You are very rock bottom on Free T4 and below the middle of the range in Free T3.  Many, but not all people will have hypo symptoms at those levels.  But each person feels well at different levels.

Rule of thumb to feel well are BOTH of the following:

1) Feee T4 to be 50% of the range if not higher.  You are testing at ZERO percent of the range!

And- that means in addition to #1

2) Free T3 to be 50% to 67% of the range.  That is the middle to upper 1/3 of the range.  With many leaning more towards the upper 1/3 of the range. You are testing at only 33% of the range.

As you can see above compared to the rule of thumb you are low in both. And like I said it is often common for people with your levels to have many hypo symptoms.  But again it is only a rule of thumb.
1 Comments
Sorry for the double post.  The first didn't show up so I resent it only to find out the first submission actualy did get posted!
Avatar universal
Hello flyingfool,

Yes, my only real symptom at this time is fatigue.  They did test for other deficiencies; I have mild vitamin D insufficiency at 25 ng/mL.  B12 and iron were fine.  Ferritin was on the low end of normal at 12 (ref. range 6 - 231).

Thank you for your detailed analysis.  So it does look like I have hypothyroidism.  :(  With my TSH and T4 being low, am I correct that it looks like secondary or tertiary instead of primary?  I am scared of having a tumor on my pituitary or hypothalmus (a common cause of secondary/tertiary, or so I've read).

Thank you again
Avatar universal
Thank you, Barb.  My vitamin B12 was 528 (ref. range 200-1000 pg/mL).
My iron was 108 (standard range 50-170 ug/dL).

I'm glad you mentioned that about my D and ferritin being so low.  I went out earlier and bought some D supplements today, so I hope that'll help.  Sounds like I should get some iron supplements too?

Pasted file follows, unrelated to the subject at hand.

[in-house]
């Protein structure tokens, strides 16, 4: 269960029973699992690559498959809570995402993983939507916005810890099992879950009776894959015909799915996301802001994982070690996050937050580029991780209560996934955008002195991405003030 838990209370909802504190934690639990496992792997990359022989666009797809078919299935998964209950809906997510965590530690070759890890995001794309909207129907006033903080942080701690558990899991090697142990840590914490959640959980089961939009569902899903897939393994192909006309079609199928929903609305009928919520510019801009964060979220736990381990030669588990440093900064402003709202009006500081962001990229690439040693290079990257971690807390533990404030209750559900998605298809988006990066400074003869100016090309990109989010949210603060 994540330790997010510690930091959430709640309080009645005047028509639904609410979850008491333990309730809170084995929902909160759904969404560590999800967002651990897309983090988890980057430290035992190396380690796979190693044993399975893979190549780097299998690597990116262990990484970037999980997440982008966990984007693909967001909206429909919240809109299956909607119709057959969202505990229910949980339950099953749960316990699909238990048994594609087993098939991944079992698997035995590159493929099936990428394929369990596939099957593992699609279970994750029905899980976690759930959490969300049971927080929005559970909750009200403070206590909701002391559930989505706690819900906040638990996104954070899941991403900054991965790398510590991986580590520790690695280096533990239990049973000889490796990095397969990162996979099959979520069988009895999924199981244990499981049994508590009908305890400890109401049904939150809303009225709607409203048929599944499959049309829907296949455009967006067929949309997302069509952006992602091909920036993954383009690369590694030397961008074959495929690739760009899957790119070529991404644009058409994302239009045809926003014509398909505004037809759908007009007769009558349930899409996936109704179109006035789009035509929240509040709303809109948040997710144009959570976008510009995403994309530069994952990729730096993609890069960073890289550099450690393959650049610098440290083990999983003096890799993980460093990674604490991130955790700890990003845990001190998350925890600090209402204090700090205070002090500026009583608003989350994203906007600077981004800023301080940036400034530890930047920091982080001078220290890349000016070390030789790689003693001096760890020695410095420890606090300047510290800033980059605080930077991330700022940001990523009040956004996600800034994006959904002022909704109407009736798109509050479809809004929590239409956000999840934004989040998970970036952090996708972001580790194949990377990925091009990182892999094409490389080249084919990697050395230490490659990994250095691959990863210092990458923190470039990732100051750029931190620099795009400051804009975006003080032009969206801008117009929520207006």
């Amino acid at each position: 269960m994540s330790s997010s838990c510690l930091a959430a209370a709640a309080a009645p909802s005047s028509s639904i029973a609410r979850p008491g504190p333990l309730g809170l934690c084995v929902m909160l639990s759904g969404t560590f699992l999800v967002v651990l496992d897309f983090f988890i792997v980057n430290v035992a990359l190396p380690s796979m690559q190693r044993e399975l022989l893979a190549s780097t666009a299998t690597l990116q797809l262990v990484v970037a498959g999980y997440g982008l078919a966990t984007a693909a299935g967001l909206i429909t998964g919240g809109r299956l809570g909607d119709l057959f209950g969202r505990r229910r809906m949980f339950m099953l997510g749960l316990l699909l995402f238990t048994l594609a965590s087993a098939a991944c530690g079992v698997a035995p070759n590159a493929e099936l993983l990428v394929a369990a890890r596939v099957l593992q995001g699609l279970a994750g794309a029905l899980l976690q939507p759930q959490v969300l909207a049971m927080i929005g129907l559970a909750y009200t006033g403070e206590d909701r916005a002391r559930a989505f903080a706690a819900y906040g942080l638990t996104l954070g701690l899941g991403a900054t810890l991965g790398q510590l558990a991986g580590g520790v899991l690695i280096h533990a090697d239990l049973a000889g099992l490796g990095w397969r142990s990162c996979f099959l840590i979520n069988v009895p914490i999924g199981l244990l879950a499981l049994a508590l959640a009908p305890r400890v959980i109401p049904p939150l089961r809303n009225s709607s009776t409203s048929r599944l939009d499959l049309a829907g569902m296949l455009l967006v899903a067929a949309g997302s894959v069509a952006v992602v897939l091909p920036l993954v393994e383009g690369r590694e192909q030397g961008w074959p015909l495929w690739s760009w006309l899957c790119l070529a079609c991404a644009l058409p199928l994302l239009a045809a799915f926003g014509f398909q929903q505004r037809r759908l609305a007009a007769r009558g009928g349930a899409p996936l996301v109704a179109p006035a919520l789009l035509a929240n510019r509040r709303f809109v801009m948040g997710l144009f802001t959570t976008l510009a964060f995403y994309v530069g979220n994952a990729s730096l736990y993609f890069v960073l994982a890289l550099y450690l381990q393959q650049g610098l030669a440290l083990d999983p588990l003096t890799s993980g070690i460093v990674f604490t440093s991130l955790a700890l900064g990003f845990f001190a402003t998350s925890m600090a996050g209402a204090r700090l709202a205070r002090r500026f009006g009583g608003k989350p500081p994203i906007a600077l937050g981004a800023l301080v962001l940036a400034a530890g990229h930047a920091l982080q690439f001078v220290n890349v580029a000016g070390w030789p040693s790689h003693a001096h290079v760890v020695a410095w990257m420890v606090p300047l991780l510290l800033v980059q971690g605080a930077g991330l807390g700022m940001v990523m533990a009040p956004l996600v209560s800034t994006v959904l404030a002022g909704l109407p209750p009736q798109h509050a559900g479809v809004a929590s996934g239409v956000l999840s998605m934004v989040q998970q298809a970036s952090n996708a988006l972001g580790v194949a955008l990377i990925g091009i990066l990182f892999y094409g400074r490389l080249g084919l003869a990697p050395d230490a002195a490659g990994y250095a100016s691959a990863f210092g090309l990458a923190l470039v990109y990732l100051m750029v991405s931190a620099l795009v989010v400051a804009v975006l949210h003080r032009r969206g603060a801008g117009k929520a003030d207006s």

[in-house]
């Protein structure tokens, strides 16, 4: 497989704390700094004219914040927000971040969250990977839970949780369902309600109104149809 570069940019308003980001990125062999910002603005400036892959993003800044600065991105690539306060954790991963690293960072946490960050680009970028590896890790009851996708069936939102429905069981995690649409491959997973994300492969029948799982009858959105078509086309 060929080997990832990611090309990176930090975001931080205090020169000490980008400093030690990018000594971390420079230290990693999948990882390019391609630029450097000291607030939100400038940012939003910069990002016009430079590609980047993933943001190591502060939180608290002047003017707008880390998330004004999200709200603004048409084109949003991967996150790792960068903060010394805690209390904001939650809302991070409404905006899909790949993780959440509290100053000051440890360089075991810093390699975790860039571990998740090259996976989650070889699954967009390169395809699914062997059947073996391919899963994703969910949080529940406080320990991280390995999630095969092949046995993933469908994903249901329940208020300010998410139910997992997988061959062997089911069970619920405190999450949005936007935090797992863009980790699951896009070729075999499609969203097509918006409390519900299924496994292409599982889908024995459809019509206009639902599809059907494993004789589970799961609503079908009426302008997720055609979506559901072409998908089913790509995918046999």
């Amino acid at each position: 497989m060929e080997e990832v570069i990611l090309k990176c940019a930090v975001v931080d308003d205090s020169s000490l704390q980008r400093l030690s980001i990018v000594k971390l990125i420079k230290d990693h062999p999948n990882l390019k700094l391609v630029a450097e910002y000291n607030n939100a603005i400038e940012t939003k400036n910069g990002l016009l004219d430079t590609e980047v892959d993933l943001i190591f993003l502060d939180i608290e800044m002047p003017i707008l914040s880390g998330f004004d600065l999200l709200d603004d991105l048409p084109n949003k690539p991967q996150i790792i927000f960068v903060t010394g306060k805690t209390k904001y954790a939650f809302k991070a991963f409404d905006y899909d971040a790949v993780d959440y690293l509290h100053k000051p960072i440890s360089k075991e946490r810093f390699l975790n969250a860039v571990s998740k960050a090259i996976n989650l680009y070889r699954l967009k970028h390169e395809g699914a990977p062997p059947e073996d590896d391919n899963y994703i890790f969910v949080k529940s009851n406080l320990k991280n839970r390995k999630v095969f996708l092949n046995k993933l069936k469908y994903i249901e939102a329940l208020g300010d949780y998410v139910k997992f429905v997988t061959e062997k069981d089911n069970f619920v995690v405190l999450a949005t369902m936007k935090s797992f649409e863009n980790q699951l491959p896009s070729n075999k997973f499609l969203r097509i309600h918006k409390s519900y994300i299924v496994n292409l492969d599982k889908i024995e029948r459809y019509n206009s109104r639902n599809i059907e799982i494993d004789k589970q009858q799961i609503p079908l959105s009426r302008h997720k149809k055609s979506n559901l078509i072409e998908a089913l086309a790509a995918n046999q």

I'm glad to hear that a tumor isn't the only possibility.  My mother had to have a tumor removed from her pituitary (surprisingly, it was unrelated to her hypothyroidism, which was primary), and had a really rough time of it.
Avatar universal
My vitamin d levels are the same as yours. I bought supplements but it didn't help. I ended up going on prescription vitamin d 50,000 units once a week and that made my levels go up. If the supplements you buy dont do anything to the levels you may want to ask about that, I think that will help you feel better.
Avatar universal
I should say my vitamin d levels WERE the same as yours, haha
649848 tn?1534633700
COMMUNITY LEADER
I have a cousin who had pituitary tumor removed and had no trouble, whatsoever... that was years ago and she's done great ever since it was removed.  Don't be afraid of something you don't even know is there...

It does look like you might need iron supplements since your ferritin is so low.  Did you have an entire iron panel done?  If so, what was your actual iron level?
Avatar universal
Hello Barb,

My iron levels were:

IRON
108 ug/dL  (ref. range 50 - 170)

HGB
12.4 g/dL  (ref. range 12.0-14.8)

HEMATOCRIT (HCT)
38.8%  (ref. range 35-43%)


I'm a bit disenchanted with my GP right now.  I called them back to discuss my ferritin being on the low end at 12, but they said this didn't indicate anemia and I didn't need to take iron supplements.  I think they're wrong.
Avatar universal
Low ferritin is often a precursor to low iron levels.  You can get some good info on ferritin from this thread.

http://www.medhelp.org/posts/Thyroid-Disorders/The-Importance-of-Ferritin/show/2818614
Avatar universal
Thank you, Gimel.  You seem like the go-to for ferritin questions.  :)  Would you agree that my ferritin level of 12 is low and warrants iron supplements, despite my actual iron level being "normal"?  It sounds to me like my GP is wrong.
Avatar universal